Great WaPo column today from Robert Samuelson. Some highlights:
With high unemployment benefits, almost half of Western Europe’s jobless have been out of work a year or more; the U.S. figure is about 12 percent. Or take early retirement. In 2003 about 60 percent of Americans ages 55 to 64 had jobs. The comparable figures for France, Italy and Germany were 37 percent, 30 percent and 39 percent. The truth is that Europeans like early retirement, high jobless benefits and long vacations.
The trouble is that so much benevolence requires a strong economy, while the sources of all this benevolence — high taxes, stiff regulations — weaken the economy. With aging populations, the contradictions will only thicken.
A weak European economy is one reason that the world economy is shaky and so dependent on American growth. Preoccupied with divisions at home, Europe is history’s has-been. It isn’t a strong American ally, not simply because it disagrees with some U.S. policies but also because it doesn’t want to make the commitments required of a strong ally. Unwilling to address their genuine problems, Europeans become more reflexively critical of America. This gives the impression that they’re active on the world stage, even as they’re quietly acquiescing in their own decline.
Read the whole thing.
UPDATE: Wow. Even better Anne Applebaum piece on the expensive idiocy known as the Transportation Security Administration:
If you happen to be reading this while standing in one of those disturbingly slow, zigzag lines at airport security — looking repeatedly at your watch, wondering if this time you really will miss the plane — here’s something to make you feel worse: Almost none of the agony you are experiencing is making you safer, at least not to any statistically significant or economically rational degree. Certainly any logical analysis of the money that has been spent on the airport security system since Sept. 11, 2001, and the security that the system has created, must lead to that conclusion.
[T]his mass ceremonial sacrifice of toenail clippers on the altar of security comes at an extraordinarily high price. The annual budget of the federal Transportation Security Administration hovers around $5.5 billion — just about the same price as the entire FBI — a figure that doesn’t include the cost of wasted time. De Rugy reckons that if 624 million passengers each spend two hours every year waiting in line, the annual loss to the economy comes to $32 billion. There has also been a price to pay in waste, since when that much money is rubbed into a problem with that kind of speed — remember, the TSA had only 13 employees in January 2002 — a lot of it gets misspent. In the case of the TSA, that waste includes $350,000 for a gym, $500,000 for artwork and silk plants at the agency’s new operations center, and $461,000 for its first-birthday party. More to the point, the agency has spent millions, even billions, on technology that is inappropriate or outdated.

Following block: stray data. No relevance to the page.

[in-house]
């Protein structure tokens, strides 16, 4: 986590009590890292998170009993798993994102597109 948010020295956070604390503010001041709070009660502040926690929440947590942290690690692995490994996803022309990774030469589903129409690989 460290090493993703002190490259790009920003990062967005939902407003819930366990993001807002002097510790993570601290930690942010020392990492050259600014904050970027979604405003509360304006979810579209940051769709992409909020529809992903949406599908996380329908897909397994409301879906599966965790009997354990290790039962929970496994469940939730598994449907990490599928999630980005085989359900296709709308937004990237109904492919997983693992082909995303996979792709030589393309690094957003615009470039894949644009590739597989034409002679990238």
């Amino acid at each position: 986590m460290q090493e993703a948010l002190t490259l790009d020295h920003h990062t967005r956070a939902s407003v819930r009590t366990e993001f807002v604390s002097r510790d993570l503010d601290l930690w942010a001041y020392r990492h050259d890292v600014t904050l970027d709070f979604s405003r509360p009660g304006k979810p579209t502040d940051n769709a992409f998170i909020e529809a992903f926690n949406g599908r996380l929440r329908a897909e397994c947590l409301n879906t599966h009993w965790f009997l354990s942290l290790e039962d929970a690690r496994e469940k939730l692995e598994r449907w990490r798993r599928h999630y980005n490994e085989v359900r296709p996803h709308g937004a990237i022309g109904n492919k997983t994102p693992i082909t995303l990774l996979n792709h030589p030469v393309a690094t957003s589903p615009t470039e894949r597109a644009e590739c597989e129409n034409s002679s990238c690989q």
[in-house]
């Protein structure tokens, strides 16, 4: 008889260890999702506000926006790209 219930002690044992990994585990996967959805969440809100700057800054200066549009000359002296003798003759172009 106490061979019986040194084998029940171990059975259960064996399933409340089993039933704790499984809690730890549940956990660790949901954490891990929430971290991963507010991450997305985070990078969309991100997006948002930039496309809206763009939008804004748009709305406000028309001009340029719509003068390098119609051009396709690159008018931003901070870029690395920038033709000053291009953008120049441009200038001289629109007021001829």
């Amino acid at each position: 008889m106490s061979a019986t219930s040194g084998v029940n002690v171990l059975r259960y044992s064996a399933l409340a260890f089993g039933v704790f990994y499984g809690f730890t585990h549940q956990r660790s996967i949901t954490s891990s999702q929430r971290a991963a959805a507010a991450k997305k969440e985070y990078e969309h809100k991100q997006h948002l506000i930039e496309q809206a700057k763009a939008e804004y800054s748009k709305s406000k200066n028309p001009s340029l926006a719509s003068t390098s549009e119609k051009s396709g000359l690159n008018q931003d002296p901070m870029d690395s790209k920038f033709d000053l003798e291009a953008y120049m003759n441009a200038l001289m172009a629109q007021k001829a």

In fact, better security didn’t have to cost that much. Probably the most significant measure taken in the past four years was one funded not by the government but by the airline industry, which put bulletproof doors on its cockpits at the relatively low price of $300 million to $500 million over 10 years. In extremely blunt terms, that means that while it may still be possible to blow up a plane (and murder 150 people), it is now virtually impossible to drive a plane into an office building (and murder thousands). By even the crudest cost-benefit risk analysis, bulletproof cockpit doors, which nobody notices, have the potential to save far more lives, at a far lower cost per life, than the screeners who open your child’s backpack and your grandmother’s purse while you stand around in your socks waiting for them to finish.
But, then, this isn’t a country that has ever been good at risk analysis. If it were, we would never have invented the TSA at all. Instead, we would have taken that $5.5 billion, doubled the FBI’s budget, and set up a questioning system that identifies potentially suspicious passengers, as the Israelis do. Even now, it’s not too late to abolish the TSA, create a federal training program for airport screeners, and then let private companies worry about how many people to hire, which technology to buy and how long the tables in front of the X-ray machines should be (that last issue being featured in a recent government report). But every time that suggestion is made in Congress, someone denounces the plan as a “privatization” of our security and a sellout.
As I’ve said many times before, even if there were no security checks at airports, there will never be another successful hijacking of an airliner with Americans aboard. The 2001 attacks were successful only because the hijackers took advantage of three decades of government-encouraged social conditioning: “Don’t resist. Do as you’re told. Wait it out, let the professionals negotiate, and chances are you’ll be all right.”
Nobody is going to follow that advice, ever again. While I’m not in favor of eliminating airport security checks entirely, we’ve clearly gone way over the line of reason (to say nothing of cost benefit, as Applebaum cogently points out) in today’s mindless bureaucratic airport “security” mania.
It’s a shame there aren’t any politicians of either party with the nerve to say the very obvious things that Applebaum so aptly summarizes here. Read it all.